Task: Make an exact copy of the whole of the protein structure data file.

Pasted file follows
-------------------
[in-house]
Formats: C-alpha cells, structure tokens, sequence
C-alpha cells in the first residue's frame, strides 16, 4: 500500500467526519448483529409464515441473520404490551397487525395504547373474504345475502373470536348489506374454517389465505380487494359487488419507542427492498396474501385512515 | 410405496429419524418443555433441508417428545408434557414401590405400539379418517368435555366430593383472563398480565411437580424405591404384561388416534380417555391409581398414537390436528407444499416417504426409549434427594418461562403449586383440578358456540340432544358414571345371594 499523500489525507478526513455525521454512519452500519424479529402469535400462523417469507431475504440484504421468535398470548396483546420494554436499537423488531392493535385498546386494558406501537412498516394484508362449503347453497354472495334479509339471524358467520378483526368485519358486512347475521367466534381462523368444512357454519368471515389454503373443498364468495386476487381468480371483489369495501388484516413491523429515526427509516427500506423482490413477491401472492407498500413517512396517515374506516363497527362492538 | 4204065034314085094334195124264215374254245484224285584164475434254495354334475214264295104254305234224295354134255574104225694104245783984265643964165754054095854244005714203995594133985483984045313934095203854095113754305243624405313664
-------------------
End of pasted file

[in-house]
Formats: C-alpha cells, structure tokens, sequence
C-alpha cells in the first residue's frame, strides 16, 4: 500500500467526519448483529409464515441473520404490551397487525395504547373474504345475502373470536348489506374454517389465505380487494359487488419507542427492498396474501385512515 | 410405496429419524418443555433441508417428545408434557414401590405400539379418517368435555366430593383472563398480565411437580424405591404384561388416534380417555391409581398414537390436528407444499416417504426409549434427594418461562403449586383440578358456540340432544358414571345371594 499523500489525507478526513455525521454512519452500519424479529402469535400462523417469507431475504440484504421468535398470548396483546420494554436499537423488531392493535385498546386494558406501537412498516394484508362449503347453497354472495334479509339471524358467520378483526368485519358486512347475521367466534381462523368444512357454519368471515389454503373443498364468495386476487381468480371483489369495501388484516413491523429515526427509516427500506423482490413477491401472492407498500413517512396517515374506516363497527362492538 | 4204065034314085094334195124264215374254245484224285584164475434254495354334475214264295104254305234224295354134255574104225694104245783984265643964165754054095854244005714203995594133985483984045313934095203854095113754305243624405313664